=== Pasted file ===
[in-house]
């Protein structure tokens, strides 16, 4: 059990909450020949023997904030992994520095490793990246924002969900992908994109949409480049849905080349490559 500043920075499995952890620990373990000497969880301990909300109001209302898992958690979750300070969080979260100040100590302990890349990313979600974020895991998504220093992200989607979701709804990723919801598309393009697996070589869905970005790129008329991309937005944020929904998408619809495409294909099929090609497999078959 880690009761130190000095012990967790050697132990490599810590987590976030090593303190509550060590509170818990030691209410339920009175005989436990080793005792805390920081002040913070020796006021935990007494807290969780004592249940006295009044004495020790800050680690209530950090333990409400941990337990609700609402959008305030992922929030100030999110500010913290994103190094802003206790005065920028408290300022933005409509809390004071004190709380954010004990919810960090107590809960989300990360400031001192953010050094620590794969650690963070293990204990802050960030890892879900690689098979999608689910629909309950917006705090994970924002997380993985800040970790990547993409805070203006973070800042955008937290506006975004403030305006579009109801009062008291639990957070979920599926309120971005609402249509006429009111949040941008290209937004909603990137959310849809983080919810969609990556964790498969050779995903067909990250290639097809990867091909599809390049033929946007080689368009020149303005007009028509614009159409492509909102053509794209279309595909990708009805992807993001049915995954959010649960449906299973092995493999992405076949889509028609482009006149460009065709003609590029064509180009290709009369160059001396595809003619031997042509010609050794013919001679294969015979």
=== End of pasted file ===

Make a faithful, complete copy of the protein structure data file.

[in-house]
């Protein structure tokens, strides 16, 4: 059990909450020949023997904030992994520095490793990246924002969900992908994109949409480049849905080349490559 500043920075499995952890620990373990000497969880301990909300109001209302898992958690979750300070969080979260100040100590302990890349990313979600974020895991998504220093992200989607979701709804990723919801598309393009697996070589869905970005790129008329991309937005944020929904998408619809495409294909099929090609497999078959 880690009761130190000095012990967790050697132990490599810590987590976030090593303190509550060590509170818990030691209410339920009175005989436990080793005792805390920081002040913070020796006021935990007494807290969780004592249940006295009044004495020790800050680690209530950090333990409400941990337990609700609402959008305030992922929030100030999110500010913290994103190094802003206790005065920028408290300022933005409509809390004071004190709380954010004990919810960090107590809960989300990360400031001192953010050094620590794969650690963070293990204990802050960030890892879900690689098979999608689910629909309950917006705090994970924002997380993985800040970790990547993409805070203006973070800042955008937290506006975004403030305006579009109801009062008291639990957070979920599926309120971005609402249509006429009111949040941008290209937004909603990137959310849809983080919810969609990556964790498969050779995903067909990250290639097809990867091909599809390049033929946007080689368009020149303005007009028509614009159409492509909102053509794209279309595909990708009805992807993001049915995954959010649960449906299973092995493999992405076949889509028609482009006149460009065709003609590029064509180009290709009369160059001396595809003619031997042509010609050794013919001679294969015979």